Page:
Some people might think that optimizing a payment form page is a waste of time. But, I would have to disagree. In fact, I would argue it’s one of the most important places to test. And when it comes to a form, the same elements of optimizing a landing page apply. If your analytics are telling you that you’re losing traffic in the form fields, that’s like if a person was standing in line at the grocery store, ready to check out, and then suddenly they drop their groceries and run to the car. You’re losing out on what otherwise could have been a sale.
C = Probability of conversion
m = Motivation of user (when)
v = Clarity of the value proposition (why)
i = Incentive to take action
f = Friction elements of process
a = Anxiety about entering information
In the case of our next example, UNICEF, you would be losing out on a donation that could help children worldwide. We’re going to be taking a look at UNICEF’s monthly pledge payment page. As always, we’re going to structure our thought process around the MarketingExperiment’s Conversion Heuristic, our thought model for conversions, and highlight how we can use some of those elements to achieve our objective – more monthly pledges for UNICEF.
Don’t assume these suggestions only apply to non-profits or NGO’s; many of the elements are exactly the same regardless of industry or business.
Clarity of the Value Statement
This page does a good job clearly giving a value statement and answering every visitor’s first three questions: Where am I? What can I do here? Why should I do it? It’s communicated in the headline, subheadline and image. “Give monthly to end the preventable deaths of children,” as well as the bullet points underneath describing what my donation will be used for, strikes a solid chord with their visitors. The image of the girl, eyes planted to the camera, drives the value statement home.
There is one area I see needs improvement: the button. “Process” seems pretty dry and well…boring. Given the push to donate on the top of the form, the button text seems to fall short. I suggest mirroring the powerful word choice in the top portion below in the button. A short sentence before the button would also help reemphasize the value statement as well.
Friction deals with length or difficulty of the page or form in the mind of the visitor. This is an area where this page falls short. The good news though, is it can be an easy fix. Friction is an area that when identified and improved, especially in form fields, can lead to a big increase in conversions. Having form fields in the neighborhood of 25-30 is not optimal. Let’s see if we can reduce friction a bit, here are my suggestions:
- Decide what fields are unnecessary (company name and phone number – if you’re not going to use it, don’t ask for it)
- Have some fields side by side: Title, First Name, Last Name ; Spouse First Name, Last Name ; Street 1, Street 2 ; City, State, Zip. This would reduce the overall length of the page and make it look less daunting.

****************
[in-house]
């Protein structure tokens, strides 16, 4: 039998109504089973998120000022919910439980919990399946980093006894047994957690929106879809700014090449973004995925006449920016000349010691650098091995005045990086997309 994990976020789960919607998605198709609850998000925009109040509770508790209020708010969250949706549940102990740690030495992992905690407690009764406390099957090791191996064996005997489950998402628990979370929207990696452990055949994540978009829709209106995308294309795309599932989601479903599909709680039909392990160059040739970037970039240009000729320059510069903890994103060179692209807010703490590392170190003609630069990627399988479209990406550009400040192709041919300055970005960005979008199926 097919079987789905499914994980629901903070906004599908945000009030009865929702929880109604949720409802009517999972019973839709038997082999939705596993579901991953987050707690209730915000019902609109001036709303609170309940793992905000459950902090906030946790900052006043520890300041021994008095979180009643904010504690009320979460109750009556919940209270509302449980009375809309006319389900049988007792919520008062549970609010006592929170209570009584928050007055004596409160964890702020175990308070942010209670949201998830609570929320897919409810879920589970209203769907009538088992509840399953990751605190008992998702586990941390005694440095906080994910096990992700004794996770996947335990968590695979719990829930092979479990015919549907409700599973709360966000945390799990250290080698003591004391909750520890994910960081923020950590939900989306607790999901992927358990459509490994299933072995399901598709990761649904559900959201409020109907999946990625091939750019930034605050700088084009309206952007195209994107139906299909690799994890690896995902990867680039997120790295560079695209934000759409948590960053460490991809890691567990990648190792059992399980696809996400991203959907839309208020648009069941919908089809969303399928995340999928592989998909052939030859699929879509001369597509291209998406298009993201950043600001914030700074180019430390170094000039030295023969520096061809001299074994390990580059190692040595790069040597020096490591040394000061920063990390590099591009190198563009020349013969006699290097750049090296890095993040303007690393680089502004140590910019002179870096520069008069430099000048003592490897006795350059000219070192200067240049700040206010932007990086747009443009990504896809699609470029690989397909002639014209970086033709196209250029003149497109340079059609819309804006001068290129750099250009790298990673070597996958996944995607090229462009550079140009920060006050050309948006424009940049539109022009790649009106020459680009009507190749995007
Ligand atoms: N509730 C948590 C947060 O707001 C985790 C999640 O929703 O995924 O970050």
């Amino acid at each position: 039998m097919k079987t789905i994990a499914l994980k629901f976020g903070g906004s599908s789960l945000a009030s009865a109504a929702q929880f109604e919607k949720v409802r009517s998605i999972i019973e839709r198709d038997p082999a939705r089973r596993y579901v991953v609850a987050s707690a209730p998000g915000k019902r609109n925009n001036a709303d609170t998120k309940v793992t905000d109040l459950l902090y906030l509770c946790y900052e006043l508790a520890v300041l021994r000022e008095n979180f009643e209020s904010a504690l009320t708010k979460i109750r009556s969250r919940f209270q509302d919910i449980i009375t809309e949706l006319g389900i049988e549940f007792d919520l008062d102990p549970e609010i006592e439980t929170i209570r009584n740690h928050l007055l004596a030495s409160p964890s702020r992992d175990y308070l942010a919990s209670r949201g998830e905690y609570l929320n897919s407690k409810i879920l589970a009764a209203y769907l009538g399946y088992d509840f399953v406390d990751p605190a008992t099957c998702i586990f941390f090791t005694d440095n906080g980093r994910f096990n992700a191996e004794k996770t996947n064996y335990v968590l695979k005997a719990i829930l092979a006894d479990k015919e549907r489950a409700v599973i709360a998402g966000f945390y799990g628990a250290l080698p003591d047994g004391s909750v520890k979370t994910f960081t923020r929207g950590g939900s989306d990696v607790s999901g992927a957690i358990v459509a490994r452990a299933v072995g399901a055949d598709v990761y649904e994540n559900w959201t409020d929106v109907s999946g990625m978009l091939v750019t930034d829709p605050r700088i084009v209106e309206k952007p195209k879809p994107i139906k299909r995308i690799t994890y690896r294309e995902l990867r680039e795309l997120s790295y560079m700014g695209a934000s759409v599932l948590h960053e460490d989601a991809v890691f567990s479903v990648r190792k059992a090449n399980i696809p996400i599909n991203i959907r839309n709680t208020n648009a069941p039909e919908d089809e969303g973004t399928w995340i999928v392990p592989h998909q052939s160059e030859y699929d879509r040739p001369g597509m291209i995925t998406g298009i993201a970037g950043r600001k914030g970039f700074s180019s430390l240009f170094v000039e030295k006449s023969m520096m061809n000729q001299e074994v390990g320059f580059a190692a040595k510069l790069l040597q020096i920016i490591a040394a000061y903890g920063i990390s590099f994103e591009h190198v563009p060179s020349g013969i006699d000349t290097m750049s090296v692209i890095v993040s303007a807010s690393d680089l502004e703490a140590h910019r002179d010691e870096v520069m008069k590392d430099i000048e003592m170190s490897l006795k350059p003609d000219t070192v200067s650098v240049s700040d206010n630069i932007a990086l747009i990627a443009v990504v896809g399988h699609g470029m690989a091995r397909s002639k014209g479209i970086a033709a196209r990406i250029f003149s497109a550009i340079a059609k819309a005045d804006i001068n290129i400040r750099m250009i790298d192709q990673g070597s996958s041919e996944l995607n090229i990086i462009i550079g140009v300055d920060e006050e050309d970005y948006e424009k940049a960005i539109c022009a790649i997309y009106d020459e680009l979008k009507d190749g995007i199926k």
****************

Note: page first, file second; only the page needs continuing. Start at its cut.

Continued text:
- Billing information is the most important, so start with that. Have a selector box to use that information as contact information as well.
- With the monthly gift amount, have some pre-selected options with the option of putting “other.” Carry the suggestion from the above text to the form fields.
Recall that anxiety is present in the mind of the visitor as a concern. At first, look UNICEF is doing a pretty good job accounting for anxiety. The site is on a secure server (https ://) and the VeriSign logo is placed near the button. A visitor would feel confident, given these elements as well as UNICEF’s long history, that the information provided is safe. However another element of anxiety is not accounted for, and in fact subtly outlined in the small text at the bottom:
- You give your email in the form, but you’re NOT able to opt out of emails from UNICEF.
- They do not define how many emails you will be getting
This can lead to 2 problems:
- Loss of that conversion entirely
- Visitors enter a bogus or unused email and that email capture is useless anyway
I’m well aware of the good work UNICEF does around the world and the nature of non-profits. That said, not being able to opt-out of emails seems like spam waiting to happen, or at least a concern over possible spam. It’s the concern that we’re trying to mitigate. UNICEF may just send out two emails a year, the problem is that the concern goes unaccounted for, and this can hurt conversions. A suggestion would be to allow opt-out by clicking a box, but have the box pre-checked when the visitor enters the form. This is a common practice around the web and I think losing a few emails is favorable to losing a few conversions (especially visitors that have already entered in ALL their information).
Overall I think UNICEF is doing a good job with their form page and a higher conversion rate is just around the corner of a few suggestions and some testing.
Simple Registration Form Changes to Lift Conversions: 5 ideas to test – MarketingSherpa’s Members’ Library